Raspberry Pi websockets with Python & Tornado

I started to look into websockets for RaspberryPi. My Pi is overclocked at 900Mhz and it’s stable but even so it became apparent that loading it with too many HTTP requests for various things (streaming data into EmonCMS works over HTTP) can get slow. So here’s a simple working Hello-World websockets example in Python, using the popular Tornado websocket library. It’s a very simple echo program, but I think proves the point that websockets are much faster than HTTP requests since they are a direct link between the server and the browser.

RaspberryPi_websockets_example_python_tornadoFirst you’ll need to install Tornado using pip (python’s package manager):

sudo pip install Tornado

Then upload this script to the /home/pi directory:

import tornado.httpserver
import tornado.websocket
import tornado.ioloop
import tornado.web

class WSHandler(tornado.websocket.WebSocketHandler):
  def open(self):
    print 'New connection was opened'
    self.write_message("Welcome to my websocket!")

  def on_message(self, message):
    print 'Incoming message:', message
    self.write_message("You said: " + message)

  def on_close(self):
    print 'Connection was closed...'

application = tornado.web.Application([
  (r'/ws', WSHandler),

if __name__ == "__main__":
  http_server = tornado.httpserver.HTTPServer(application)

Upload this php page to the /var/www directory, and edit the “raspberrypi” hostname where your websocket lives if you need to (line 33):

<!doctype html>
    <title>WebSockets with Python & Tornado</title>
    <meta charset="utf-8" />
    <style type="text/css">
      body {
        text-align: center;
        min-width: 500px;
    <script src="//ajax.googleapis.com/ajax/libs/jquery/1.8.3/jquery.min.js"></script>
        var ws;
        var logger = function(msg){
          var now = new Date();
          var sec = now.getSeconds();
          var min = now.getMinutes();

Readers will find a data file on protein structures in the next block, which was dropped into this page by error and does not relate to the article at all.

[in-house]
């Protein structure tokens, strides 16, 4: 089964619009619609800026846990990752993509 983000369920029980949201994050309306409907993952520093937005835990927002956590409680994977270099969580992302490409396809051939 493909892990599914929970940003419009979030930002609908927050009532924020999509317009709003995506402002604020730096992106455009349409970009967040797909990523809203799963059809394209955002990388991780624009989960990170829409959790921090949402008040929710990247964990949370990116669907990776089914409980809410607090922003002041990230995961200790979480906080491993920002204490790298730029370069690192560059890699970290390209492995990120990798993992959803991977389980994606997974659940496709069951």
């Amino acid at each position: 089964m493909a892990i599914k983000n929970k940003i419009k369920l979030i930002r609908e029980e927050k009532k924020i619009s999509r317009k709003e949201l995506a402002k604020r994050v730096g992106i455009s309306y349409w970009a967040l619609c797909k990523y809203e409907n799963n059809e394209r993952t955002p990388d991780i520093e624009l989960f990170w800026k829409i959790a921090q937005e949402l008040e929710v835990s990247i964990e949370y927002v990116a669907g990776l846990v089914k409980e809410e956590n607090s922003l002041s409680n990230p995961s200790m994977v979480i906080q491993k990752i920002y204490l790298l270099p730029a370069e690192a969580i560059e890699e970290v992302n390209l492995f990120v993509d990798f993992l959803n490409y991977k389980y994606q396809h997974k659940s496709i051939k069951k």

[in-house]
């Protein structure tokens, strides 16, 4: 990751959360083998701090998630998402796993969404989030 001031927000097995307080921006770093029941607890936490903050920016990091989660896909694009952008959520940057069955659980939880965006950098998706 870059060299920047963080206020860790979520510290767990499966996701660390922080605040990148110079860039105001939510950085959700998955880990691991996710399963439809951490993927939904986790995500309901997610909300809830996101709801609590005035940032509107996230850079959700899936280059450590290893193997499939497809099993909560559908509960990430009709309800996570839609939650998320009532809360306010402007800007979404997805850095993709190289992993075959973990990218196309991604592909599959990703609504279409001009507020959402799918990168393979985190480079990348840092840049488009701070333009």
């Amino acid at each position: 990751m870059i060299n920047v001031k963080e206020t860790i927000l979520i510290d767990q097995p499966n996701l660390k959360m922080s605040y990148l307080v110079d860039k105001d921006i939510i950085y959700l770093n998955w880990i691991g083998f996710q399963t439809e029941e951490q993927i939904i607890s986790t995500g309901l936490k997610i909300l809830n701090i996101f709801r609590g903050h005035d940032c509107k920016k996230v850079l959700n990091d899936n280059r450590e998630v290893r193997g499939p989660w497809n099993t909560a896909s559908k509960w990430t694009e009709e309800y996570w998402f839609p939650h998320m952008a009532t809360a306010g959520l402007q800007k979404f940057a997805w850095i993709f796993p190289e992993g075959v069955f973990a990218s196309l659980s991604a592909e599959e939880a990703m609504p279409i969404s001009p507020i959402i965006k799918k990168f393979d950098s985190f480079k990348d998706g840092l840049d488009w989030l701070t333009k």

var hr = now.getHours();
          $("#log").html($("#log").html() + "<br/>" + hr + ":" + min + ":" + sec + " ___ " +  msg);
          //$("#log").animate({ scrollTop: $('#log')[0].scrollHeight}, 100);

        var sender = function() {
          var msg = $("#msg").val();
          if (msg.length > 0)

        ws = new WebSocket("ws://raspberrypi:8888/ws");
        ws.onmessage = function(evt) {

        ws.onclose = function(evt) { 
          $("#log").text("Connection was closed..."); 
          $("#thebutton #msg").prop('disabled', true);
        ws.onopen = function(evt) { $("#log").text("Opening socket..."); };

        $("#msg").keypress(function(event) {
          if (event.which == 13) {


    <h1>WebSockets with Python & Tornado</h1>
    <div id="log" style="overflow:scroll;width:500px; height:200px;background-color:#ffeeaa; margin:auto; text-align:left">Messages go here</div>

    <div style="margin:10px">
      <input type="text" id="msg" style="background:#fff;width:200px"/>
      <input type="button" id="thebutton" value="Send" />

    <a href="http://lowpowerlab.com/blog/2013/01/17/raspberrypi-websockets-with-python-tornado/">www.LowPowerLab.com</a>

Then start your socket server (the & will put the python thread in the background):

pi@raspberrypi ~ $ sudo python pysocket.py &
[1] 2554

If you later need to kill/stop this script, do this (note the thread ID above – 2554):

pi@raspberrypi ~ $ sudo kill 2554

Then go ahead and point your browser to: http://raspberrypi/pysocket.php.
The socket server should greet you. If you close the browser or stop the python script, or shutdown the Pi, the connection will be closed. You may open another browser and point it to the same address, your socket will just spawn a new connection and will now talk to two socket clients independently!
Needless to say this won’t work properly in IE, it doesn’t seem to support this version of the websockets protocol. I’ve fired IE long ago and only open it when I want to laugh or cry about how bad a browser it is.

This is a starting point which hopefully will expand into a more versatile platform for the Pi which can accept websockets as a replacement/addition to HTTP requests. Next up is trying to interface this puppy to the GPIO, particularly the serial port.

Enjoy your pysocket, and let me know if you do something interesting with it!

In case you care, here’s an interesting comparison of different websocket frameworks: http://en.wikipedia.org/wiki/Comparison_of_WebSocket_implementations

4 thoughts on “Raspberry Pi websockets with Python & Tornado

  1. what should we name the fist script file to be saved in /home/pi/???.py


    • That’s like your “Desktop” on windows or home directory. But you can save it wherever you want…

  2. Would be nice if you tell us how to name the php script, where we must change the scripts to use other script-names and if you could make some more comments.

    I’d like to use your code but all i got was something like:
    “Can only ‘upgrade’ to ‘WebSocket'”

Comments are closed.